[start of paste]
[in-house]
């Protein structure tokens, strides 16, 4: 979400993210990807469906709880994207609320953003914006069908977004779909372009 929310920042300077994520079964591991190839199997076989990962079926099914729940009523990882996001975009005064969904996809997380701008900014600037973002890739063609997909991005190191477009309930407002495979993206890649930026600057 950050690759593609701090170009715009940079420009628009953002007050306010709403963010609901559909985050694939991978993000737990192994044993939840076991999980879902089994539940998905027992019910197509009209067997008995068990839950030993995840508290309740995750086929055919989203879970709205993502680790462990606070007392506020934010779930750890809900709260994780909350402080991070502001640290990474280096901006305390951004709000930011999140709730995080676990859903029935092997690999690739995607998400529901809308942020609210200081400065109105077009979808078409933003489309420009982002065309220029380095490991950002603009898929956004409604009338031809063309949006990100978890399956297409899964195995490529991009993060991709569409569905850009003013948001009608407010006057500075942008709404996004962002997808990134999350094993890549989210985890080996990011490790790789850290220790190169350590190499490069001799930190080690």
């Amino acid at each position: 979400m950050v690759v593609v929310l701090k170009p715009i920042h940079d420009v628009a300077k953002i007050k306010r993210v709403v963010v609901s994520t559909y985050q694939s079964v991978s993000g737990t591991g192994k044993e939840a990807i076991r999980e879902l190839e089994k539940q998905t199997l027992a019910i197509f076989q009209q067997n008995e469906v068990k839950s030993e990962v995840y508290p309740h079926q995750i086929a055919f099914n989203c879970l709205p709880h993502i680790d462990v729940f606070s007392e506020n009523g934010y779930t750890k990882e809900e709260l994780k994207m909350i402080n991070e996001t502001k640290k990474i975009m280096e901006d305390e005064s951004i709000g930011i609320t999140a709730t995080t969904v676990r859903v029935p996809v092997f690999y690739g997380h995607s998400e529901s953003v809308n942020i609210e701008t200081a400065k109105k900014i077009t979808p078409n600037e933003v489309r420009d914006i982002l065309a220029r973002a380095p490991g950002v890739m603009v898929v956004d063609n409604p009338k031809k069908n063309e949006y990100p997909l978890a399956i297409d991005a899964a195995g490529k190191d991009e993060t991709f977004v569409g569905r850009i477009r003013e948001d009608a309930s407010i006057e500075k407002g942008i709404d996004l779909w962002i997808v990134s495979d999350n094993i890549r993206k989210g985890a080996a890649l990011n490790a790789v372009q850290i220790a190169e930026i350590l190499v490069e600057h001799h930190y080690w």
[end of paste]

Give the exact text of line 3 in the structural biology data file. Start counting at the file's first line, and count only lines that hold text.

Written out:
């Amino acid at each position: 979400m950050v690759v593609v929310l701090k170009p715009i920042h940079d420009v628009a300077k953002i007050k306010r993210v709403v963010v609901s994520t559909y985050q694939s079964v991978s993000g737990t591991g192994k044993e939840a990807i076991r999980e879902l190839e089994k539940q998905t199997l027992a019910i197509f076989q009209q067997n008995e469906v068990k839950s030993e990962v995840y508290p309740h079926q995750i086929a055919f099914n989203c879970l709205p709880h993502i680790d462990v729940f606070s007392e506020n009523g934010y779930t750890k990882e809900e709260l994780k994207m909350i402080n991070e996001t502001k640290k990474i975009m280096e901006d305390e005064s951004i709000g930011i609320t999140a709730t995080t969904v676990r859903v029935p996809v092997f690999y690739g997380h995607s998400e529901s953003v809308n942020i609210e701008t200081a400065k109105k900014i077009t979808p078409n600037e933003v489309r420009d914006i982002l065309a220029r973002a380095p490991g950002v890739m603009v898929v956004d063609n409604p009338k031809k069908n063309e949006y990100p997909l978890a399956i297409d991005a899964a195995g490529k190191d991009e993060t991709f977004v569409g569905r850009i477009r003013e948001d009608a309930s407010i006057e500075k407002g942008i709404d996004l779909w962002i997808v990134s495979d999350n094993i890549r993206k989210g985890a080996a890649l990011n490790a790789v372009q850290i220790a190169e930026i350590l190499v490069e600057h001799h930190y080690w």